TOKYO, 9 Oct - The strike move is the carefully planned, precisely choreographed series of movements that rugby teams prepare to dissect the opposition and score points. Teams will have a whole playbook of complex moves - and exceptionally simple ones - that they will raid when they have a set-piece near the opposition line.
In open play it is impossible to dictate precisely what every player will do on every phase. A centre might be expected to crash a ball up on the next phase but if he is caught in a breakdown, the fly-half and scrum-half will need to change the plan. Attacking rugby is a constantly evolving battle between plans and invention. Strike moves are the closest we get to planning perfection.
The Irish crash ball switch
Crash ball: a short pass to a player running at speed towards the defence. The idea is to go through a hole but most of the time the attacker will "crash" into the defensive line. The aim is to get over the gainline.
Switch: a pass that switches the direction of play. Fly-half Jack Carty drifts to the near side of the pitch and then switches the direction of attack by passing to Keith Earls, who is running to the far side. As defenders sprint across the pitch, they can overrun the attack and a switch will put an attacker through a hole left by a defence keen to spread across the pitch.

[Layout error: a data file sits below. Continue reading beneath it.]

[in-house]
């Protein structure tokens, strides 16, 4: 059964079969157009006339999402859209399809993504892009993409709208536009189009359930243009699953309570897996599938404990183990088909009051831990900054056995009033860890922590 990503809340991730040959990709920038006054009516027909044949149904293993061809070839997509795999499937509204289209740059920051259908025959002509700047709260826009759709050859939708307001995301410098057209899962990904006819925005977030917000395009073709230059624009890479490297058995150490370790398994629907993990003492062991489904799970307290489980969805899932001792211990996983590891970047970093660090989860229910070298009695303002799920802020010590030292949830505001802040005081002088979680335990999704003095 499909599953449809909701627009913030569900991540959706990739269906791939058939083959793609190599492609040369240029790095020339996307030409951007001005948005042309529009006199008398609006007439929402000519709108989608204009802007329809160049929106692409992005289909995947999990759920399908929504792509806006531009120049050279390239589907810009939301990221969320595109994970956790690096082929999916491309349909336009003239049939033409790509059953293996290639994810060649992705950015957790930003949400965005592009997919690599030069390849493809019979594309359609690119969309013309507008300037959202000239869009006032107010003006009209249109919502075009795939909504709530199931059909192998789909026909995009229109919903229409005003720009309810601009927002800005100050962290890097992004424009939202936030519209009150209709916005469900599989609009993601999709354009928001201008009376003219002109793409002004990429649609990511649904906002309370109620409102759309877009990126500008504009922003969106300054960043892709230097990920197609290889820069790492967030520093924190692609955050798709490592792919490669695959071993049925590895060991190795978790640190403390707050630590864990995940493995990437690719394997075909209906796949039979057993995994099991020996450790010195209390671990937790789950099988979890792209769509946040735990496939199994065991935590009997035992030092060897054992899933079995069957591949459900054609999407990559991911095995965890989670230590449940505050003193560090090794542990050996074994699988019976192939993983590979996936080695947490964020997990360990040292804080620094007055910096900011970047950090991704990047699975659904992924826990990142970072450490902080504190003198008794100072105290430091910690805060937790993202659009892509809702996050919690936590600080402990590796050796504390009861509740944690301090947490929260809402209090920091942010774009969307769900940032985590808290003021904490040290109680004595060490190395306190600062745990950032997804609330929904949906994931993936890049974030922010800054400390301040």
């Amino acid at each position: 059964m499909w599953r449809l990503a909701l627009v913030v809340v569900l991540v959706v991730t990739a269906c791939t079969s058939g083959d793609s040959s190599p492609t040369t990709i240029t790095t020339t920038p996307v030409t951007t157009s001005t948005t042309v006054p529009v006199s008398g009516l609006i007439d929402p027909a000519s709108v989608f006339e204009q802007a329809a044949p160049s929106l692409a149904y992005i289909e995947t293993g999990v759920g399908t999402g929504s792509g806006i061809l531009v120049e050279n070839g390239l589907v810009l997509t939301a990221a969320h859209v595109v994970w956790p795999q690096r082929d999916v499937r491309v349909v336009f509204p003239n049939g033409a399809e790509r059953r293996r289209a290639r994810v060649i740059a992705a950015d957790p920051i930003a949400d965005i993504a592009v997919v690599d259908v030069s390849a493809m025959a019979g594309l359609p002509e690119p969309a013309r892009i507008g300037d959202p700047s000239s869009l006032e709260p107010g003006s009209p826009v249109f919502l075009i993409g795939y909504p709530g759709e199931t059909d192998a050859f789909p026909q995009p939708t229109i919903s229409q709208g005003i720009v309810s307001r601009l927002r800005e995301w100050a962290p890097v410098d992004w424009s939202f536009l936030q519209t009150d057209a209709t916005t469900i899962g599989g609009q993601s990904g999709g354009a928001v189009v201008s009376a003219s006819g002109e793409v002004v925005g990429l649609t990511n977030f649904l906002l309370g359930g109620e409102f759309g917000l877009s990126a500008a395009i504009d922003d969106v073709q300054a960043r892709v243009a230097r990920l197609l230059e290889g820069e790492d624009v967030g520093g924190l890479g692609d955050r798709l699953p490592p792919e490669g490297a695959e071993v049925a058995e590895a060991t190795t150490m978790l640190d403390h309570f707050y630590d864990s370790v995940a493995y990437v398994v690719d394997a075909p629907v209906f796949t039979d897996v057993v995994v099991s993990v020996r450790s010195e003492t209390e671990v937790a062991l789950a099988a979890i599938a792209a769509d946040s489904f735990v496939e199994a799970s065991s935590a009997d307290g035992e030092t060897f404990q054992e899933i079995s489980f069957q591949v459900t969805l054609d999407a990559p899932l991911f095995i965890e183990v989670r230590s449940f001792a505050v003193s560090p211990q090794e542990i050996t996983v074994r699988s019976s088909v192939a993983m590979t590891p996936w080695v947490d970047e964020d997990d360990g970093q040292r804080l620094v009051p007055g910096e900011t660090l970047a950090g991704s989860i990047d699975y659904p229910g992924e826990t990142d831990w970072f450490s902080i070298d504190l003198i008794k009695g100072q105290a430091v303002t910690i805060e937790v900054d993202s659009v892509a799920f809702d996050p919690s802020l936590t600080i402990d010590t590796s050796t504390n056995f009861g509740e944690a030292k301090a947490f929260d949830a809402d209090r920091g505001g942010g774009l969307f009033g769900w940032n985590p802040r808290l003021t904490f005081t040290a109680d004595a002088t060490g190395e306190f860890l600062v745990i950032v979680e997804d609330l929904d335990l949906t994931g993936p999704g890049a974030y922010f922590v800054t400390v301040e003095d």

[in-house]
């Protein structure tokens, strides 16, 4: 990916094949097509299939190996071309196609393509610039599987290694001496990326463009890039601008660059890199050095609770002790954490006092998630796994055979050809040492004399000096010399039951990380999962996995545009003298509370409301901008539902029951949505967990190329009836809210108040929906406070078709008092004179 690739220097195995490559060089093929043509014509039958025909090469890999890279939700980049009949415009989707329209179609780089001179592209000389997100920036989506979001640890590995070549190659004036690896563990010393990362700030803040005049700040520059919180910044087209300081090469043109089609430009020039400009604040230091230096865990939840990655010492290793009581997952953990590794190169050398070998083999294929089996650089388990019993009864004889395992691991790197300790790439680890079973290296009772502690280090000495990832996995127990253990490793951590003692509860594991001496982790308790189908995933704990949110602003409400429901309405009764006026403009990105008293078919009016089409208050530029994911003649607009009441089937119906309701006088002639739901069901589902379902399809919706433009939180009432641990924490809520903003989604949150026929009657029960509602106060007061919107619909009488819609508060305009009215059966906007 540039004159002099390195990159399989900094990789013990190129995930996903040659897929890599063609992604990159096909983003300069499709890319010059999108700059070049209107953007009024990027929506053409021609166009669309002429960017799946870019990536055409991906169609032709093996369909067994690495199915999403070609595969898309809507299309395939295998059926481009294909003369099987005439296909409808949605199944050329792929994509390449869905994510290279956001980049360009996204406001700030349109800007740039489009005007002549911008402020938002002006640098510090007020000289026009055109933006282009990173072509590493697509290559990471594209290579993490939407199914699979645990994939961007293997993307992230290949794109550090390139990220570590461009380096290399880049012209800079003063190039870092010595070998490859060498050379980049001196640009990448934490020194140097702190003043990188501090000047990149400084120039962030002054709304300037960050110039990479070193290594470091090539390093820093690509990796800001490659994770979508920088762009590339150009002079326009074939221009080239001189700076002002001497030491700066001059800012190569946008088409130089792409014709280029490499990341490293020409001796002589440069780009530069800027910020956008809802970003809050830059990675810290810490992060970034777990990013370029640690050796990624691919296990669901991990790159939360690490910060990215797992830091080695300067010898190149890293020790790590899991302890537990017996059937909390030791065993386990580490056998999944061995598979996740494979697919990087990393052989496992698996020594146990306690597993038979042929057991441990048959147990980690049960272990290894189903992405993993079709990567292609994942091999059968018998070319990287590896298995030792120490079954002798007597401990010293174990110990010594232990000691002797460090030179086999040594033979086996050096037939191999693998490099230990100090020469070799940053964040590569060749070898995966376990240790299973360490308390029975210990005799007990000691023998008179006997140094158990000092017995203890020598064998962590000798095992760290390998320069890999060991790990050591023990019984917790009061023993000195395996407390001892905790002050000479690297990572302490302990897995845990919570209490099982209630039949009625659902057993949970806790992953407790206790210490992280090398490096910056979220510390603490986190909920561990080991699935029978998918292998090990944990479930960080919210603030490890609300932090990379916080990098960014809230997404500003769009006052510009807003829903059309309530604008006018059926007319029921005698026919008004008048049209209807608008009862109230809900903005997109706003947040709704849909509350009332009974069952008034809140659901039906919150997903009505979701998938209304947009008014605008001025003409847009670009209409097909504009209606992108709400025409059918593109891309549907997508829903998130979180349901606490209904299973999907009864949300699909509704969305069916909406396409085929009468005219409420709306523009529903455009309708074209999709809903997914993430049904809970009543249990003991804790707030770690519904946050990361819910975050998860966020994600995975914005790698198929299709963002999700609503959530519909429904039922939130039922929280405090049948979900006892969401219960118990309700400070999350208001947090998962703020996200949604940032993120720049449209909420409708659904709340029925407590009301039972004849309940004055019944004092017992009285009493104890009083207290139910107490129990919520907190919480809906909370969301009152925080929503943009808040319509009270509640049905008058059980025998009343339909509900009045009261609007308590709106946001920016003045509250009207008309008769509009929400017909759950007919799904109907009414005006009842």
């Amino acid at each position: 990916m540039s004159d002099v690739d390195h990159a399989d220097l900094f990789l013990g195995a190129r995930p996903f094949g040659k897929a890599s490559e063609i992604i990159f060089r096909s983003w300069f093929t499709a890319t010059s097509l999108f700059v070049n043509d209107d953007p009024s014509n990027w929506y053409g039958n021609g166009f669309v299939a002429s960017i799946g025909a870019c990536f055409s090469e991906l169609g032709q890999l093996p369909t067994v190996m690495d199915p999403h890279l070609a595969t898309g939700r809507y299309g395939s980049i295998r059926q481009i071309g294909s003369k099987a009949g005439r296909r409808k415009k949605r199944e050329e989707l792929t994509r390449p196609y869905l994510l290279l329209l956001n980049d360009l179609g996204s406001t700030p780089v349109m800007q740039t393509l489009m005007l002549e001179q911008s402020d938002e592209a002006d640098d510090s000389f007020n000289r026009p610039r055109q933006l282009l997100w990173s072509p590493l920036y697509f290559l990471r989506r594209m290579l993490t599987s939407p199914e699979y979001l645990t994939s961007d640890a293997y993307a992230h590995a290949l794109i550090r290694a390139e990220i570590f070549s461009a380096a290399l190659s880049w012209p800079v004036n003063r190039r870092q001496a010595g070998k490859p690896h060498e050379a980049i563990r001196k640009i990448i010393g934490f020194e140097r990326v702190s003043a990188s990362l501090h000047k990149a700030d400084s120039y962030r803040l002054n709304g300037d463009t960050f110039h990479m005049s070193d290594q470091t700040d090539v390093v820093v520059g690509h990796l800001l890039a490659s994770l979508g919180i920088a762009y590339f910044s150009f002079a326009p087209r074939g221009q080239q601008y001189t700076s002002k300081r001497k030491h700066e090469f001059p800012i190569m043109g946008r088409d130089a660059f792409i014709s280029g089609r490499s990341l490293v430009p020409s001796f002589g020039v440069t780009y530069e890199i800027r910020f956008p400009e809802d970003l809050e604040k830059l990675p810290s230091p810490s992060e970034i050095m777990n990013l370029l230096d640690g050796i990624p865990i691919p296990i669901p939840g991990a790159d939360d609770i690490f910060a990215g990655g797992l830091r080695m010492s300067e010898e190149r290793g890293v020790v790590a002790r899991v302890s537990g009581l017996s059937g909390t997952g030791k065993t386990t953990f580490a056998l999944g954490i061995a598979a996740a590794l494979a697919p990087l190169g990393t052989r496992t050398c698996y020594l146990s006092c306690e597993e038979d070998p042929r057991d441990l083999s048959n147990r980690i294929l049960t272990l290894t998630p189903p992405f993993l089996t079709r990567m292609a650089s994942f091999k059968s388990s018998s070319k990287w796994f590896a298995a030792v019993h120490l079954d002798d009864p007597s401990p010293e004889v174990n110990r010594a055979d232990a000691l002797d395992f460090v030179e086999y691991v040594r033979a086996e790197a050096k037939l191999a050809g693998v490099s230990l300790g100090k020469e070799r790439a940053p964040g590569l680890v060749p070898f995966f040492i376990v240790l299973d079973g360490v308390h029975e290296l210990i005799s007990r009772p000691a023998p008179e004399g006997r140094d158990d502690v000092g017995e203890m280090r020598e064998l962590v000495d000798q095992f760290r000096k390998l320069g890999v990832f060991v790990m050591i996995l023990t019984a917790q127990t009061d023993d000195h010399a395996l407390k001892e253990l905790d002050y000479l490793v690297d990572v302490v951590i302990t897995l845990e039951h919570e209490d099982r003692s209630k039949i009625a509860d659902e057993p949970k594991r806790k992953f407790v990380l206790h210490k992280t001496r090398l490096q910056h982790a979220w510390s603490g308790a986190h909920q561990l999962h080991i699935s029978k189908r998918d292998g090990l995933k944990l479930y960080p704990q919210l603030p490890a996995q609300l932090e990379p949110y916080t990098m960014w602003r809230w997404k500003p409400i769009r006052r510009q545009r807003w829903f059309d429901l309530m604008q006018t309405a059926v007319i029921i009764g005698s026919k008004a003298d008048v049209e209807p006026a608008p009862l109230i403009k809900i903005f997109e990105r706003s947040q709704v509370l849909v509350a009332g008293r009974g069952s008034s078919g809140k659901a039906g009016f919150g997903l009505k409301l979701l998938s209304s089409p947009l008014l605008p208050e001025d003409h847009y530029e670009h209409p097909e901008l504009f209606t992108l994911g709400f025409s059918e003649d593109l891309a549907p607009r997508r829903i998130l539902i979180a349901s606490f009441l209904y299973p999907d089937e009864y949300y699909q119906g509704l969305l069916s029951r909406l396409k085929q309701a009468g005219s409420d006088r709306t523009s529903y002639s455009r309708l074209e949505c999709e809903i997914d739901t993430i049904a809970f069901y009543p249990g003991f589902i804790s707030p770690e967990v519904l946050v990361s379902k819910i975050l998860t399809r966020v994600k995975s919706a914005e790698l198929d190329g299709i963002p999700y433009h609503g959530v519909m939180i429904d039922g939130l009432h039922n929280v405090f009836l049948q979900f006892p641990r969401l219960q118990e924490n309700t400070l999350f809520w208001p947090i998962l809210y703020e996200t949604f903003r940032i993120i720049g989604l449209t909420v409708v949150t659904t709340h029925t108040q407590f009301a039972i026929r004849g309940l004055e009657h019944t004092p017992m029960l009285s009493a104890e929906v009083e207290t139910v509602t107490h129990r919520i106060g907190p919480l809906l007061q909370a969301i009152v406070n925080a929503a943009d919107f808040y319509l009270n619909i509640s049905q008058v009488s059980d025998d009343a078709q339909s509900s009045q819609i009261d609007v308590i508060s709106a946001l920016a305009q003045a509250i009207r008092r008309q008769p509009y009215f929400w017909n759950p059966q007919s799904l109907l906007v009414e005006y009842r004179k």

The Australian pop crash
Pop crash: a shorter crash ball. Australia do not switch the play, they go the same way and Christian Lealiifano "pops" a short pass to Tevita Kuridrani, pictured above. Kuridrani will be communicating constantly with Lealiifano and the centre will be telling his team-mate where he wants the ball. Kuridrani's task is to find a hole and hit it at pace, Lealiifano just needs to pass the ball to him at the right time.
The Namibian dummy switch
Dummy switch: the movement of the switch happens but nobody gets the ball passed to them. Namibia centre Johan Deysel runs a switch to hold the New Zealand defence close to the lineout. Fly-half Helarius Kisting looks like he will switch but instead fires a long crash ball to flanker Thomasu Forbes who gets over the gainline.
The Welsh crash-loop combo
The loop: the first phase is a crash ball, with Aaron Wainwright stepping in as scrum-half. That means Gareth Davies can get to the second phase quickly. The second phase features a loop. Davies passes to Ken Owens and then runs around him. Owens passes the ball back to Davies as he is tackled by three Georgia defenders. That creates the hole that Jonathan Davies then runs through.
The loop is particularly problematic for defences. If they all converge on the pivot player, it creates space for the looping player to exploit. If they ignore the pivot player and focus on the looper, the pivot can just run into the space left in front of him.
Next time you watch a game, look out for the planned moves the attack uses. Can you tell your switches from your loops? Look out for good dummies, some might even trick you at home.
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